While not extensively studied, boron has been touted as having a number of beneficial effects. Some people take it to help treat osteoporosis or arthritis and to alleviate menopausal symptoms. It has been reported to enhance mental activity, memory, and hand-eye coordination. Some body builders and athletes take boron supplements as a muscle-enhancing agent despite the fact that there is no evidence to support this use. Overall, boron appears to have the most potential as a possible bonebuilder and brain booster.
The effects of boron on bone strength were investigated in a small study of 12 postmenopausal women between the ages of 48 and 82, published in the FASEB Journal in 1987. The women had received a low-boron diet (containing about 0.25 mg a day of the mineral) for several months before being given daily boron supplements of 3 mg. Once the women increased their intake of boron, they were able to retain more bone-building minerals such as calcium and magnesium. This effect was greater in women who started out with low levels of magnesium. Boron supplements also significantly increased levels of estrogen and testosterone, especially in the magnesium-deficient group. The results of this study suggest that getting an adequate amount of boron, whether through dietary intake or boron supplements, may help to maintain strong bones by allowing the body to use calcium and other important minerals more efficiently.
Most of the research suggesting that boron may be helpful for arthritis is indirect and circumstantial. Early studies in sheep and chickens indicated that boron may be useful in helping to treat the disease. There is also an interesting relationship between the incidence of arthritis and boron intake in certain geographical locations. In parts of the world where boron intake is high (intake can range anywhere from 3–10 mg), usually as a result of high boron levels in the soil and water, the number of people who develop arthritis tends to be lower than in areas where people consume less of the mineral. Boron levels in the water and soil are usually highest in arid climates, such as the desert regions of the United States and South America, the Red Sea region of the Middle East, and parts of Australia. There are few human studies of boron in relation to arthritis, although one small investigation in people has suggested that boron may help to relieve symptoms of the disease.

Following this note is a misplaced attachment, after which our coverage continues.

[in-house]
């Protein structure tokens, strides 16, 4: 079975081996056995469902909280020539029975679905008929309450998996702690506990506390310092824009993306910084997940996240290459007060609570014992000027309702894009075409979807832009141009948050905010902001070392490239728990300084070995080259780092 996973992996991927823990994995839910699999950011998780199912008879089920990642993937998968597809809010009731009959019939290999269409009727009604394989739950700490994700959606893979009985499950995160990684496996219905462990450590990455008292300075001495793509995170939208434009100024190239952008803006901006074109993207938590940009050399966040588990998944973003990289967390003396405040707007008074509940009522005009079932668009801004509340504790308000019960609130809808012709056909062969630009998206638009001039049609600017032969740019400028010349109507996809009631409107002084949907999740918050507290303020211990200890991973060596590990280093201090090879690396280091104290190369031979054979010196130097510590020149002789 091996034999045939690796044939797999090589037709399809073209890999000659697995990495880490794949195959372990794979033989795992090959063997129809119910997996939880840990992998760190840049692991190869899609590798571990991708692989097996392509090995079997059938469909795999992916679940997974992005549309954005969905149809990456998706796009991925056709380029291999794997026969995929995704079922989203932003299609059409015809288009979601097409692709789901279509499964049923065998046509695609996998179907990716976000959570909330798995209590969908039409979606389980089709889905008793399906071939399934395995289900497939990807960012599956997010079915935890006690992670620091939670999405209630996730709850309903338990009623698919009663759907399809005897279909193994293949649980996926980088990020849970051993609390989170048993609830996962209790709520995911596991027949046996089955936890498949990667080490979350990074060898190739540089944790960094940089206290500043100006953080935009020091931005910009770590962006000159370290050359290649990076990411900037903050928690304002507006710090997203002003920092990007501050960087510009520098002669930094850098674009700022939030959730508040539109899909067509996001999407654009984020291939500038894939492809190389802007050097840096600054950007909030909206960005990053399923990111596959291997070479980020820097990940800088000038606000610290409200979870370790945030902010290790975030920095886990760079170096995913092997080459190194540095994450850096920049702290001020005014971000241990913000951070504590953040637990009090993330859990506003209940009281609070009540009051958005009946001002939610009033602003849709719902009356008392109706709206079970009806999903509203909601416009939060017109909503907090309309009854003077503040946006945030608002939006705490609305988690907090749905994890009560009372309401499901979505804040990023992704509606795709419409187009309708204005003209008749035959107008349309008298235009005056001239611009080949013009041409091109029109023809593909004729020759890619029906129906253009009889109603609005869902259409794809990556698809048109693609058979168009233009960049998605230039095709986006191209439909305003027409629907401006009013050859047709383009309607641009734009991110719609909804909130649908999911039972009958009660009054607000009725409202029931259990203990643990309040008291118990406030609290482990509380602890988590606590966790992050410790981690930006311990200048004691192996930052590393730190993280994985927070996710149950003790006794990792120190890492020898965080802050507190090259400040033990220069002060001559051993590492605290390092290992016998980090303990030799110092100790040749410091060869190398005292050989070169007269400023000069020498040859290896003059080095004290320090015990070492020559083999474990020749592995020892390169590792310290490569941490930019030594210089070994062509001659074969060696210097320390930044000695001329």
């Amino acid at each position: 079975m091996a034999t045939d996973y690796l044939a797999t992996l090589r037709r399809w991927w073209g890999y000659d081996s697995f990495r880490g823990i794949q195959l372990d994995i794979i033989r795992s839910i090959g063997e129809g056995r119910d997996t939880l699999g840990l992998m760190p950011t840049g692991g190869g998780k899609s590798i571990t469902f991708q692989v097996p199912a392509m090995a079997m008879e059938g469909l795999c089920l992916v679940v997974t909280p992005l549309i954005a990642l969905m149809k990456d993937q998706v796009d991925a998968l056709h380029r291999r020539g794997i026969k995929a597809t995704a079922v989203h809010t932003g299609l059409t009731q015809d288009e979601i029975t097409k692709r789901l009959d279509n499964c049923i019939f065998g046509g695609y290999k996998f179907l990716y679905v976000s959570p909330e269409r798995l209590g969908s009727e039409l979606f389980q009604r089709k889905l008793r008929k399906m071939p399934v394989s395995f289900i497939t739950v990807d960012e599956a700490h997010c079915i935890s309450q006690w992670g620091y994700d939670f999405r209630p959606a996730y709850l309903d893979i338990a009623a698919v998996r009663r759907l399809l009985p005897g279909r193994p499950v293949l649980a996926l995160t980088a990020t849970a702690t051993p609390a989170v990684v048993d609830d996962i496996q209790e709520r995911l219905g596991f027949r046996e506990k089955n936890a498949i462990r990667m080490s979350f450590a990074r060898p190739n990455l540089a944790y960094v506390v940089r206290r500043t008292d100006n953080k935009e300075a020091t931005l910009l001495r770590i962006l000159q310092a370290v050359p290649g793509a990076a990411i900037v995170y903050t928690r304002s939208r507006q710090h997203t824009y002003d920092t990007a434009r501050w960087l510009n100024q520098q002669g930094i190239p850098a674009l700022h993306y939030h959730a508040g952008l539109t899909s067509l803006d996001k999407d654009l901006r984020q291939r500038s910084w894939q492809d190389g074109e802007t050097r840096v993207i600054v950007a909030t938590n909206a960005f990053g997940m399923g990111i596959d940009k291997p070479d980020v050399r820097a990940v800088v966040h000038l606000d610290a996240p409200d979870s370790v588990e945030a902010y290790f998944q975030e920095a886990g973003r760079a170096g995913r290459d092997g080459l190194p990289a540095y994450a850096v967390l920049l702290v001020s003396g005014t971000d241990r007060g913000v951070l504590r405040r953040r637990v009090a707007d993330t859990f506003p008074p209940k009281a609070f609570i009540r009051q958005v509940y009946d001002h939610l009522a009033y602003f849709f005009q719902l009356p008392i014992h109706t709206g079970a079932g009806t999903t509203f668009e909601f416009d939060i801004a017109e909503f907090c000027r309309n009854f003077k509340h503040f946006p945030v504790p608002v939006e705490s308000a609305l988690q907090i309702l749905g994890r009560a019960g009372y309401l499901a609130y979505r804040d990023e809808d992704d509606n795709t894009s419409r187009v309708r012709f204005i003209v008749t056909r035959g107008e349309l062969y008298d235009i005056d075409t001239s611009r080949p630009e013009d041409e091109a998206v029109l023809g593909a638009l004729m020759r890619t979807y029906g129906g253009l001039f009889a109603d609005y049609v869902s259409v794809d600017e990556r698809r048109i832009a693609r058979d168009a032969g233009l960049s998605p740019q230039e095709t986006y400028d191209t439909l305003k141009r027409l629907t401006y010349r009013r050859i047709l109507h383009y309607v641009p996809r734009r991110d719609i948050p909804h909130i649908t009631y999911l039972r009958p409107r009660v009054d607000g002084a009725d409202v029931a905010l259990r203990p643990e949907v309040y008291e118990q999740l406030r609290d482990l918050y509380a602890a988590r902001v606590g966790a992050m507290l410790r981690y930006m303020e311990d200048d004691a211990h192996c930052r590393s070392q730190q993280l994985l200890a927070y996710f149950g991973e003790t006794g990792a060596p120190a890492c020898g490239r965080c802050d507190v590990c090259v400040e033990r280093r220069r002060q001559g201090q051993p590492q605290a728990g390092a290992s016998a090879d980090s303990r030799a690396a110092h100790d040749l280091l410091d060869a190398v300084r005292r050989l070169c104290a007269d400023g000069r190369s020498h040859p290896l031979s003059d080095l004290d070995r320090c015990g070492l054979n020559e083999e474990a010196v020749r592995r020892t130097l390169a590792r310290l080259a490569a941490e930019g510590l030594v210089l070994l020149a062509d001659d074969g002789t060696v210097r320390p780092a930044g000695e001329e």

While there is some evidence that boron may be helpful in the treatment of postmenopausal osteoporosis, the mineral does not appear to ease the symptoms associated with menopause. In a five-week study involving 46 menopausal women, about 50% of those who received boron supplements experienced more frequent and severe hot flashes (as well as night sweats) and generally had an increase in menopausal symptoms. Over a third of the women who received boron reported that the mineral made no difference at all in their symptoms. Boron had a beneficial effect in only 15% of the women who took it. These findings suggest that boron may actually aggravate menopausal symptoms more often than it alleviates them.
Researchers from the Grand Forks Human Nutrition Research Center, which is affiliated with the United States Department of Agriculture (USDA), investigated the role of boron in brain and psychological function in several studies involving humans and animals. In one study, increasing boron intake in rats receiving a boron-deficient diet seemed to increase mental activity. Studies conducted in people suggested that a lack of boron can decrease mental activity and have a negative effect on hand-eye coordination, the ability to concentrate, and short-term memory. These findings seem to indicate an important role for boron in keeping the brain fit.
The use of boron by body builders stems from its apparent ability to increase testosterone levels. Because testosterone is known to play an important role in the development of muscles, some weight lifters have taken boron supplements because they believe it will increase levels of male hormone and make them stronger. There is no evidence, however, that boron can increase muscle mass or athletic performance. Boron supplements are generally not considered effective as a muscle-enhancing agent.
Greg Annussek, The Gale Group Inc., Gale, Detroit,